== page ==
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How to Read World...
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A Book of Middle ...
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A Pale View of Hills
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Mike is now friends with Jonathan Runde
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What I Talk About When I Talk About Running by Haruki Murakami
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The Metamorphosis by Franz Kafka
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Mike is on page 113 of 201 of The Metamorphosis
The Metamorphosis by Franz Kafka
The Metamorphosis
by Franz Kafka
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Slaughterhouse-Five by Kurt Vonnegut Jr.
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I liked it. I have a thing against these star ratings, because I don't feel like I can be objective in the moment.
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The Phantom Tollbooth by Norton Juster
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Fear and Trembling by Johannes de Silentio
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Kinda the opposite approach to Judith Butler. Rather than using incredibly difficult language to describe fairly simple concepts, Kierkegaard used fairly simple language to describe incredibly difficult concepts. I think I may have reached the limit ...more
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How to Read World Literature by David Damrosch
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A Book of Middle English by J.A. Burrow
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Cormac McCarthy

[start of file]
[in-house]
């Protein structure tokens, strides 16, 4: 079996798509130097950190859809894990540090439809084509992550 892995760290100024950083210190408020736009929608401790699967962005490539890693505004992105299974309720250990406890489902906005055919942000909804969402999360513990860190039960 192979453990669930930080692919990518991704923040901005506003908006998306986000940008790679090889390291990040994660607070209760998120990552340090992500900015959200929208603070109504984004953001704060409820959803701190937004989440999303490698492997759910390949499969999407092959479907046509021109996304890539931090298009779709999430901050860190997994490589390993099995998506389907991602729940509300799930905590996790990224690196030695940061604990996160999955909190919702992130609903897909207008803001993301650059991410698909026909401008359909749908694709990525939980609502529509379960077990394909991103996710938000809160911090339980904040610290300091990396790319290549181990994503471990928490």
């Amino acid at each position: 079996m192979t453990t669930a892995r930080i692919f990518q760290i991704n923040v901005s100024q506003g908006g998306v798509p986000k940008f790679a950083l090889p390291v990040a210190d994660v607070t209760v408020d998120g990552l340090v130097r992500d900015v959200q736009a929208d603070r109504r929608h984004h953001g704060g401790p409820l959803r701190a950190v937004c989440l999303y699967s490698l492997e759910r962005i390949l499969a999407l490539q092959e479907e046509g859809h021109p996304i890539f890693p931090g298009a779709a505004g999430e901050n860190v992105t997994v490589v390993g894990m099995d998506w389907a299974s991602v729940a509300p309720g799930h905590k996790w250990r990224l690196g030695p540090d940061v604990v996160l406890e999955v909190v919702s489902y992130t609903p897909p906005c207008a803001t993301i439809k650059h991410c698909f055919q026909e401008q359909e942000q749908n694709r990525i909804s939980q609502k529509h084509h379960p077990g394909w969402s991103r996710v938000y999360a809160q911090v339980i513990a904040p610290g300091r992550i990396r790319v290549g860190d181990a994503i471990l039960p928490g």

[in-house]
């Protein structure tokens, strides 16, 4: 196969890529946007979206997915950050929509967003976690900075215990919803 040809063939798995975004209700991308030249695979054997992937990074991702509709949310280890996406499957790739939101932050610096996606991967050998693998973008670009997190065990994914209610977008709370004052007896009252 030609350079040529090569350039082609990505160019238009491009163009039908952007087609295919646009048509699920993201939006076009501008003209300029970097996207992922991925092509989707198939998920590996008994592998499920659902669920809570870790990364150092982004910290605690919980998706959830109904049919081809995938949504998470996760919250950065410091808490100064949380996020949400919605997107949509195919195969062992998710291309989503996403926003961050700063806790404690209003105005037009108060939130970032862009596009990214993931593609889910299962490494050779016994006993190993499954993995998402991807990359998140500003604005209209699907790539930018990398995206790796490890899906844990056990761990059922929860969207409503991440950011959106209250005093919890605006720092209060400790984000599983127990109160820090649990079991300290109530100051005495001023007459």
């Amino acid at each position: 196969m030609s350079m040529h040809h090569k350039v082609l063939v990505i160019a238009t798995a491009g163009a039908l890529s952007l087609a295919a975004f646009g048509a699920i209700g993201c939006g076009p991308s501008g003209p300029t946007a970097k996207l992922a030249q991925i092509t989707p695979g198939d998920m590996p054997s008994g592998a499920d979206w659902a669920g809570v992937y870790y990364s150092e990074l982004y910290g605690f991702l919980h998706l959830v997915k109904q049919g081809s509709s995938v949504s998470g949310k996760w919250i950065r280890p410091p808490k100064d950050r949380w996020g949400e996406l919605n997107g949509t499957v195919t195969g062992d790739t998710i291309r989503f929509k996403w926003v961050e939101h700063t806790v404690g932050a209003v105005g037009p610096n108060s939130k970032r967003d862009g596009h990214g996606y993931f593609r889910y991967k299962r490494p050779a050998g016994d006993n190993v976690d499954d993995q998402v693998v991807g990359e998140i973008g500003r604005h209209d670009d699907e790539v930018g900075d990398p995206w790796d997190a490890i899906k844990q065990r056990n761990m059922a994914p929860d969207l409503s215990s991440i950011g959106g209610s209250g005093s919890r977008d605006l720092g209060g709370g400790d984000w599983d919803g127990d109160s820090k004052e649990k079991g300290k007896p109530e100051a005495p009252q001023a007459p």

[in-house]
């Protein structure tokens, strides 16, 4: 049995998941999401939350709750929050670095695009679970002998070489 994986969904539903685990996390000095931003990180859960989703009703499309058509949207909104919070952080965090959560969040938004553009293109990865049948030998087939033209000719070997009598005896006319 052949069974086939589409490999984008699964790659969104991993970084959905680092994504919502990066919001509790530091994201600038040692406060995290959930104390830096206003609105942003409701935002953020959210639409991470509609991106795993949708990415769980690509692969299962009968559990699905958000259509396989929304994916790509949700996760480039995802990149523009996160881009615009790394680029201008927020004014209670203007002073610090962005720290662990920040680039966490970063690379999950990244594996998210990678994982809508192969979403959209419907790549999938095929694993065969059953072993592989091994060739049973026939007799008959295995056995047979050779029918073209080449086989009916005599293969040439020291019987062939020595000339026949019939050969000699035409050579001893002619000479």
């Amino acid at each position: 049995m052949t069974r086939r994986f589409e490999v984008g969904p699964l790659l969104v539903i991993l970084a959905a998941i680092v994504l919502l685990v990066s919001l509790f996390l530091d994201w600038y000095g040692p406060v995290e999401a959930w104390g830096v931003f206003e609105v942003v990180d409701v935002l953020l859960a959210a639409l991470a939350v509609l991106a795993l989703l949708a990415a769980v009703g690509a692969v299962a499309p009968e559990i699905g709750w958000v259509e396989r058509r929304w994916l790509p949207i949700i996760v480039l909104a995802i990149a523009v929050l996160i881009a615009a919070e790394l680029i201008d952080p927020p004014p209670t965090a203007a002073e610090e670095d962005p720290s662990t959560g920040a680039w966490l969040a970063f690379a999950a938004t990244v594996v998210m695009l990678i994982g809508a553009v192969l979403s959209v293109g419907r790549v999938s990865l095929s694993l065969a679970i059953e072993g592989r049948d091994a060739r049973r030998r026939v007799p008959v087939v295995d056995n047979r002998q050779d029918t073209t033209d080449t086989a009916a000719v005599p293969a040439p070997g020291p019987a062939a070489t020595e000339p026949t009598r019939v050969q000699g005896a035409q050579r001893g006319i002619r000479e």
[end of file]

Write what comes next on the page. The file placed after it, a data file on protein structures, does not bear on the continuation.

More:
“They rode out along the fenceline and across the open pastureland. The leather creaked in the morning cold. They pushed the horses into a lope. The lights fell away behind them. They rode out on the high prairie where they slowed the horses to a walk and the stars swarmed around them out of the blackness. They heard somewhere in that tenantless night a bell that tolled and ceased where no bell was and they rode out on the round dais of the earth which alone was dark and no light to it and which carried their figures and bore them up into the swarming stars so that they rode not under but among them and they rode at once jaunty and circumspect, like thieves newly loosed in that dark electric, like young thieves in a glowing orchard, loosely jacketed against the cold and ten thousand worlds for the choosing.”
Cormac McCarthy, All the Pretty Horses

Cormac McCarthy
“He told the boy that although he was huérfano still he must cease his wanderings and make for himself some place in the world because to wander in this way would become for him a passion and by this passion he would become estranged from men and so ultimately from himself. He said that the world could only be known as it existed in men's hearts. For while it seemed a place which contained men it was in reality a place contained within them and therefore to know it one must look there and come to know those hearts and to do this one must live with men and not simply pass among them. He said that while the huérfano might feel that he no longer belonged among men he must set this feeling aside for he contained within him a largeness of spirit which men could see and that men would wish to know him and that the world would need him even as he needed the world for they were one. Lastly he said that while this itself was a good thing like all good things it was also a danger. Then he removed his hands from the boy's saddle and stepped away and stood. The boy thanked him for his words but he said that he was in fact not an orphan and then he thanked the women standing there and turned the horse and rode out. They stood watching him go. As he passed the last of the brush wickiups he turned and looked back and as he did so the old man called out to him. Eres, he said. Eres huérfano.”
Cormac McCarthy, The Crossing

Theodore Roethke
“What falls away is always. And is near.”
Theodore Roethke

Cormac McCarthy
“Scars have the strange power to remind us that our past is real.”
Cormac McCarthy, All the Pretty Horses

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